And also, and this is the last part, I’m running out of excuses for Floyd. He didn’t want to fight Cotto because Cotto wasn’t ready yet. Margarito I’m actually happy he didn’t fight because that cheater didn’t deserve a shot. Mosley got nothing because Floyd is mad that when Mosley was rebuilding Floyd called him out and didn’t get an answer. And the negotiations between him and Pacquiao fell apart. But Floyd? If you can’t get Mosley done and instead fight a blown-up Nate Campbell or Paulie Malignaggi it’s over. You’re not the best in the world anymore at that point. I know you might not like to hear this, but it’s the truth.

19 Responses to “Floyd Mayweather: An Appraisal”

  1. KevDog says:

    Floyd duck Pac Man. Pure and simple.

  2. Okori Wadsworth says:


    I don’t actually think this is true. It’s not simple. You add a mix of Floyd Jr. and Sr. not knowing what the hell they’re on about discussing HGH as though Manny went from flyweight to welterweight in 6 weeks. You have De La Hoya, Floyd’s co-promoter, looking for every reason to diminish Manny to make the fight between Floyd and Mosley seem like the biggest fight of the year. And you have american boxing fans, who do not understand the filipino ethic and think Manny has to be cheating.

    This isn’t going to end until they both step in the ring, when and if that is.

  3. bernard lee says:

    Your ‘appraisal’ of Floyd Mayweather is a poorly disguised rant that places you squarely among those who “think Floyd is the biggest fraud in boxing today.” Your ‘appraisal’ is fueled by feelings rather than fact and your pretense of objectivity invalidates the persuasive intent of your article. Ultimately public opinion will be formed by what Floyd does , not what you write. Your appraisal contains what amounts to one full paragraph of Mayweather’s good points while the bad is six or seven. Thats not a problem in itself; but for an undefeated five division champion whose knockout ration is very respectable, it obviously has become personal for you. As I speak it has been confirmed Floyd will fight Mosley on May1. This confirmation alone has disproved countless proclamations that ‘floyd will never fight mosley’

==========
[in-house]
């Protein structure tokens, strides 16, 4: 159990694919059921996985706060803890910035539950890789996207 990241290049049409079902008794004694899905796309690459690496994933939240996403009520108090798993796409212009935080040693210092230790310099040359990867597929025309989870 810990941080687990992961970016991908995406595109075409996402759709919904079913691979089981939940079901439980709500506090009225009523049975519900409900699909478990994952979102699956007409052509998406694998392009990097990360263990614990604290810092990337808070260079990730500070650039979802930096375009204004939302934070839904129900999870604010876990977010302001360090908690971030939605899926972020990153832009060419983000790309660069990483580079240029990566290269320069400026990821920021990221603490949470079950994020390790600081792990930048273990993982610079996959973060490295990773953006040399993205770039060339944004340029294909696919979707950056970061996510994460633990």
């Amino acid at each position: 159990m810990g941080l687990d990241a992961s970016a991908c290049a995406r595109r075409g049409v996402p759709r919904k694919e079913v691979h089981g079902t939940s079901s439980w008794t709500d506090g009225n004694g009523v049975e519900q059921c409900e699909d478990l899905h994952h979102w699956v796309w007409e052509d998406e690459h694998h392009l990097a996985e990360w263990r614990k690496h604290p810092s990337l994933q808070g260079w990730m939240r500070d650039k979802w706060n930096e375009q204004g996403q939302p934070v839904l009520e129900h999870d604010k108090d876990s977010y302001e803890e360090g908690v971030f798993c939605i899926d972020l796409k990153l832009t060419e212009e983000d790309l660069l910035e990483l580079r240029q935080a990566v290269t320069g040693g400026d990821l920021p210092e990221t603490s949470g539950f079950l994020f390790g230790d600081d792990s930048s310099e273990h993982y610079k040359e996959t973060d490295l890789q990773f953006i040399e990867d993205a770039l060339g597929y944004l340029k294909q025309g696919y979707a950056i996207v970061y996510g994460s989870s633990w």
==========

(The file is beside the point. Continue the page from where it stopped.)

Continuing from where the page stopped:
4. Tell It Like It Is says:

    The only thing that will quiet the negative opinions of Floyd Mayweather would be him delivering a sound whoopin to both Mosely and Pacquiao. Once he beats both of them, all you will hear from Pacquiao fans are the Mississippi night sounds of crickets….

  5. michelle says:

    Nice work Okori 🙂

  6. Jerold Wells Jr. says:

    To quote the great Ric Flair: ‘to be the best, you gotta beat the best.’
    Why did we love the Ray Robinsons, Haglers, Alis, Ray Leonards, and Fraziers? Because they fought and beat the best.
    Can we say that for Mayweather?

  7. Okori Wadsworth says:

    @BernardLee: Since I’ve been gone for a little while I only just today got to read your comment. And, with all due respect, I think you heard what you wanted to hear and not what is truthful. In his last 5 fights he has 1 knockout. This does not make him a bad fighter. It just means that he prefers to win wide decisions than go for knockouts, and that his offensive attack is built around control rather than explosiveness.

    As someone who has watched a lot of boxing you begin to see, if you watch long enough, where a guy feels the most comfortable. For instance….. Meldrick Taylor felt the most comfortable in close, trading shots at close range. Even though he had the talent to stay on the outside and box it wasn’t what he was about. Conversely….. Juan Manuel Marquez is a first-rate counterpuncher. He spends time working on it, knows the best punch to counteract your attack.

    It’s not that Floyd is a bad fighter. It’s that he no longer possesses the dynamism that the P-4-P king should possess. When you consider yourself the Best in the World there should be a WOW factor. A “Oh my god we’re watching the (insert great fighter here) fight tonight.” Floyd is simply not that kind of fighter. Roy Jones was. Pacquaio is. Trinidad was. and…. Shane Mosley was. That’s all.